As important as the emergence of the various ‘fair trade’ initiatives have been in ameliorating the impoverishing structural inequality between first and third world countries, their very existence stands in the way of a clear-eyed view of the universality of this situation. It effectively amounts to an instance of what Roland Barthes astutely described as rhetorical inoculation, the small concession that immunises against a more systematic criticism. By admitting that in certain circumstances the market system isn’t always fair, those who benefit most from this system try to duck the fact that it is the system itself that is iniquitous. Starbucks agreement to pay slightly over-market for its coffee beans is an attempt to blind us to the reality that this situation – third world as market garden for the first – is the cause of the problem in the first place. The lack of diversity in the domestic sectors of the coffee growing nations places them in a very vulnerable position, their livelihood literally hinging on the whim of first worlders. It also prevents them from expanding their agricultural much less their industrial base because they cannot afford to grow less lucrative, but ultimately more nutritive crops. So countries like Brazil have to import food, despite having an enormous primary industries sector.
2. Saturation
“Capitalism is indeed an axiomatic, because it has no laws but immanent ones. It would like for us to believe that it confronts the limits of the Universe, the extreme limit of resources and energy.” But the reality is that the only limits it confronts are of its own making. And even as it confronts these limits it repels them, or displaces them, thus avoiding the moment when the system would actually have to change. The oil industry offers an instructive case in point. In spite of scaremongering, from both the left and the right, there is no shortage of oil. Oil shortages – or at least the threat of oil shortages – are expedient political weapons for both sides: the green-hued left use it as leverage to foster a more eco-friendly outlook and to encourage greater investment in research and development to find a replacement energy source; meanwhile the hawkish-right use it to argue that imperialism is necessary to protect ‘energy security’ and the lifestyle we have. And there are a plethora of positions in-between. Yet, the fact is, even if China and India continue to escalate their rate of oil consumption, oil isn’t going to run out in the short or medium term. Current estimates are that proven reserves are sufficient to last us another 150 to 500 years (one hopes that this will be time enough for a replacement energy source to be standardised).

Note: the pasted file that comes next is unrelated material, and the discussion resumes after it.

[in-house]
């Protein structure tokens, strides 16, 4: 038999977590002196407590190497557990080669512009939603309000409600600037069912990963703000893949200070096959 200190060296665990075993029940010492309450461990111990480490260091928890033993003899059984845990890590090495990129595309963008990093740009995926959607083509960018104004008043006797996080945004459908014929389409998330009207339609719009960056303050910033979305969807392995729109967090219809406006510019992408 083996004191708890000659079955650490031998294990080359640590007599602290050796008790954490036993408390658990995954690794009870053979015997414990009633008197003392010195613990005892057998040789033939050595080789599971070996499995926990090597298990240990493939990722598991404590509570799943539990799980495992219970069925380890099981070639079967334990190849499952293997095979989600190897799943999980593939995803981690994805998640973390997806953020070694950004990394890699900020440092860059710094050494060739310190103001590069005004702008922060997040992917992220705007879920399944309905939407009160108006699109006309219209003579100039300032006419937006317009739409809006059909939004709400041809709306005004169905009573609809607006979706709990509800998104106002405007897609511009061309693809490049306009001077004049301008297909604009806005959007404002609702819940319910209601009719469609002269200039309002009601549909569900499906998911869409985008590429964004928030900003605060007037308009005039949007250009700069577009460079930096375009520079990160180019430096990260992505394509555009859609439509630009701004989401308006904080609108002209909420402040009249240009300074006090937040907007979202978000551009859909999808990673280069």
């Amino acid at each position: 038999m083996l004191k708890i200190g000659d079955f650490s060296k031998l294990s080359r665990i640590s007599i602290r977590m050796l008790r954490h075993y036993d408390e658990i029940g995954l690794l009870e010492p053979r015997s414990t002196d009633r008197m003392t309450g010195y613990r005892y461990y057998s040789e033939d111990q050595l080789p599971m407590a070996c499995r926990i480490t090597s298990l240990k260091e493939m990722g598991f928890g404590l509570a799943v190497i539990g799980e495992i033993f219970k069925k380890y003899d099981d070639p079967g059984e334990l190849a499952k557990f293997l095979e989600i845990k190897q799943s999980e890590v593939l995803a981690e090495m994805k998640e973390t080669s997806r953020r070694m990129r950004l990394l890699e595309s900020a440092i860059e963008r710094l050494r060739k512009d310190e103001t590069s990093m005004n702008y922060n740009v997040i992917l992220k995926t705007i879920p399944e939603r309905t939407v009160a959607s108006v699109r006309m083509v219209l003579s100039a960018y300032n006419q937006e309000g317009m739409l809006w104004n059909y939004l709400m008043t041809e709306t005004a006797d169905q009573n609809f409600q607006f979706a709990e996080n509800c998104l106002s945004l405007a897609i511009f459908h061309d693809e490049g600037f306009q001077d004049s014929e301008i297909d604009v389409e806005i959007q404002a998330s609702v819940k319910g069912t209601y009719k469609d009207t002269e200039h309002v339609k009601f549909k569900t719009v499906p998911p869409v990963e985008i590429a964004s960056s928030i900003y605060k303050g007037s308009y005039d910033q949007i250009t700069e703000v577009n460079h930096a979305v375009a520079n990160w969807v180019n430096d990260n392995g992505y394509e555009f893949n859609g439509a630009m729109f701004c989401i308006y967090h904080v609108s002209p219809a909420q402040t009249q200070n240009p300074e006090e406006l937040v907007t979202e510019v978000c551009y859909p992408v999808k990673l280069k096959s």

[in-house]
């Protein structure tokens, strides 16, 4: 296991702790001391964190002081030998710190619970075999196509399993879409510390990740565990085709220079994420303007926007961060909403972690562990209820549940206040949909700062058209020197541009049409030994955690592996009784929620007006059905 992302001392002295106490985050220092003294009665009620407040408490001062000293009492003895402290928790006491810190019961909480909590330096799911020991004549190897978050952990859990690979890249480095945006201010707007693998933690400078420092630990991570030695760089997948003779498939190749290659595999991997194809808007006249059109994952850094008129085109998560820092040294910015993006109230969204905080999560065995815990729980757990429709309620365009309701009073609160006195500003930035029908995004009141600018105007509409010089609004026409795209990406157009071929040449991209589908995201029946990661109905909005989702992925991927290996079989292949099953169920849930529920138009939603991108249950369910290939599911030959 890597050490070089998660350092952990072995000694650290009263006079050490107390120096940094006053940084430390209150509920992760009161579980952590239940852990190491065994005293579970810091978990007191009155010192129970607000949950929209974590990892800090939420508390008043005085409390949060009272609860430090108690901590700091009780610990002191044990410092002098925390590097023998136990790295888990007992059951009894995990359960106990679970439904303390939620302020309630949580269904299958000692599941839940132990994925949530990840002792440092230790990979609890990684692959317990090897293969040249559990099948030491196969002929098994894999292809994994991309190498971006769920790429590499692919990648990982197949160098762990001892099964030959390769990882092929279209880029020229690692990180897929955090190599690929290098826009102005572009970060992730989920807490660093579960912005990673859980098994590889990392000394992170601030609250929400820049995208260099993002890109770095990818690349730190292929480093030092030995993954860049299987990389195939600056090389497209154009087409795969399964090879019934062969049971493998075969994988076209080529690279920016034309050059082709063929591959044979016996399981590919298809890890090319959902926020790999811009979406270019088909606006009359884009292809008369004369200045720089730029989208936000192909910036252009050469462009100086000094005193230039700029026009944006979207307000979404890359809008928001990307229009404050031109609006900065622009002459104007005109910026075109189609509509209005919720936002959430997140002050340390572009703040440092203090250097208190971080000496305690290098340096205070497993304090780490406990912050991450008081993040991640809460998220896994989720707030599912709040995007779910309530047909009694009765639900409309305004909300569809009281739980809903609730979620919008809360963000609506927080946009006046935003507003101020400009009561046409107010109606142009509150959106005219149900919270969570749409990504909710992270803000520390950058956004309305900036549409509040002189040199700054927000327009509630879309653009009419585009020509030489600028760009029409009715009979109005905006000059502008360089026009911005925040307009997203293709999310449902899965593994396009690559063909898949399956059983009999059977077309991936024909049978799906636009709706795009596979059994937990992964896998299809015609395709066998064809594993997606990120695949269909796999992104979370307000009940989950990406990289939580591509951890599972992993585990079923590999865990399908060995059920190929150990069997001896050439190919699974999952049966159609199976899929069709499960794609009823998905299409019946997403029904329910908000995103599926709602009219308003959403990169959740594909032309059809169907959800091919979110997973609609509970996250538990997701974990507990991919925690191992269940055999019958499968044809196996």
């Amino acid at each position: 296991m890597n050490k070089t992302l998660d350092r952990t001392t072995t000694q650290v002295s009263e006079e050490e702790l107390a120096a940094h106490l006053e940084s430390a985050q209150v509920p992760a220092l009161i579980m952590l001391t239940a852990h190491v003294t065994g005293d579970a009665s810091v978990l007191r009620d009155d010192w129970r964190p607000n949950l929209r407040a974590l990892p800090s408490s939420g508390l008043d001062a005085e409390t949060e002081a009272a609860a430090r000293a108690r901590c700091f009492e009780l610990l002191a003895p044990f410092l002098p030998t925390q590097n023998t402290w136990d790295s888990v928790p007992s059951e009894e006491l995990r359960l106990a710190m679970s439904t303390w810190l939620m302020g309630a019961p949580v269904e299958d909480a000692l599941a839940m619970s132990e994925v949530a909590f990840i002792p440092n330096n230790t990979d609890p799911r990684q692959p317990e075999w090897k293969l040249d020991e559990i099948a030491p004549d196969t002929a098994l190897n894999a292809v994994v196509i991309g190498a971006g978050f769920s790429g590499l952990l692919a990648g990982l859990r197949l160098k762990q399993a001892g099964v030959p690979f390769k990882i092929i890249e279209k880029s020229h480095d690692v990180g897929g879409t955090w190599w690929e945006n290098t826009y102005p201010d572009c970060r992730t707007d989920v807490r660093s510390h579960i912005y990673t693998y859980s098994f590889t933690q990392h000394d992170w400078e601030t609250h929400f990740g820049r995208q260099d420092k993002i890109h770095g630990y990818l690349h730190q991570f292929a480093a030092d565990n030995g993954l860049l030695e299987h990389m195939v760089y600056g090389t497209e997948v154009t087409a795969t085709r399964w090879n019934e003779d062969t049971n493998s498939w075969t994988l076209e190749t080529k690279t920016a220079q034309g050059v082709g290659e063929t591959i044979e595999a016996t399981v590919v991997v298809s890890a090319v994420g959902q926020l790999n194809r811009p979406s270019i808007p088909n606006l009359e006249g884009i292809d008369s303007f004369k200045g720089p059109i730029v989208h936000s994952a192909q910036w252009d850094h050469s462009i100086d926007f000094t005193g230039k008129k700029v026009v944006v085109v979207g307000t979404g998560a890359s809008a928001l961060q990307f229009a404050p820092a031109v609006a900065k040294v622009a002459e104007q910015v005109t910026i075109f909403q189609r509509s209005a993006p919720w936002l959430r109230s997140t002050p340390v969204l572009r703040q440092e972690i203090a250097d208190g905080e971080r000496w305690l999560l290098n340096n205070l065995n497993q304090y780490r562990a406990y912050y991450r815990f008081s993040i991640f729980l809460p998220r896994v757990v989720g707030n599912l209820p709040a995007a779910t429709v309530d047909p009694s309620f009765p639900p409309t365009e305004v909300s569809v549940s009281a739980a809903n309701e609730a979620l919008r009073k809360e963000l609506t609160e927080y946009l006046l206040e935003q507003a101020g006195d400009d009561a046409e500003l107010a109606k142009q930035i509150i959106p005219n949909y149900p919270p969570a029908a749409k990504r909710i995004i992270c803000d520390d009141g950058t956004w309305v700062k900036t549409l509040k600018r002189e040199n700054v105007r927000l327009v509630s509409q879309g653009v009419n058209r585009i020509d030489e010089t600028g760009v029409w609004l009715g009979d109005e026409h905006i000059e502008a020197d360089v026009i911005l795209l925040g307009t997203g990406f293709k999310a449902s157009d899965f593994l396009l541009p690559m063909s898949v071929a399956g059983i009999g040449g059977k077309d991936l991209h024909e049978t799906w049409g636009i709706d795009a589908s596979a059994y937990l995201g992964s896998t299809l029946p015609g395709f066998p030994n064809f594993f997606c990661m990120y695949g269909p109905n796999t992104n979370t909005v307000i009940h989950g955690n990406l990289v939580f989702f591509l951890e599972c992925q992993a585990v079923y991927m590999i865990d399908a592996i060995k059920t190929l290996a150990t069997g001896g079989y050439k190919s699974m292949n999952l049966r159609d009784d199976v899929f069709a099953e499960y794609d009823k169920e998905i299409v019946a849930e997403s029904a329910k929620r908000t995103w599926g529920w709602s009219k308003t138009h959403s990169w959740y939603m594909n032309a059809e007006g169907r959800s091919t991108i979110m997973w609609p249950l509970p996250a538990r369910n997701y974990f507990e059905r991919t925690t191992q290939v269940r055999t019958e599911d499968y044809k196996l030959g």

Some theorists, like Yeomans, have argued, that what there is a shortage of, is cheap oil. Cheap oil is oil that can be extracted and processed at low cost. If one looks at the various potential oil sources in the world, from Canadian shale oil, to North Sea oil and gas, to Texas, and the Middle East, it is Middle East oil that is cheapest by a big margin. Whereas extracting oil from oil sands can cost upwards of $14 a barrel and is environmentally messy, Iraqi oil costs a mere $1.50 a barrel and is relatively clean or at least far enough away not to attract much attention from the NIMBY set. The difference in profit potential is obvious. While this puts the Middle East oil producing countries in a strong position in the marketplace, if they do not keep oil prices down then they make presently uneconomical oil reserves attractive and risk losing market share which is effectively what happened in the years following the ‘oil shock’ of early 1970s. “As Saudi oil minister Sheik Yamani said in 1981, ‘If we force Western countries to invest heavily in funding alternative sources of energy, they will. This will take them no more than seven to ten years and will result in their reduced dependence on oil as a source of energy to a point which will jeopardise Saudi Arabia’s interests.’” In most of the West this is precisely what happened in the 1970s. Fuel efficiency suddenly become a watchword everywhere, even in the US with its notorious lack of energy thrift. By the same token, the so-called ‘oil shock’ was in fact a boon for producers and retailers alike, so from the point of view of the accumulation of capital it was anything but a disaster. As such, this version of the oil shortage argument is not, finally, persuasive.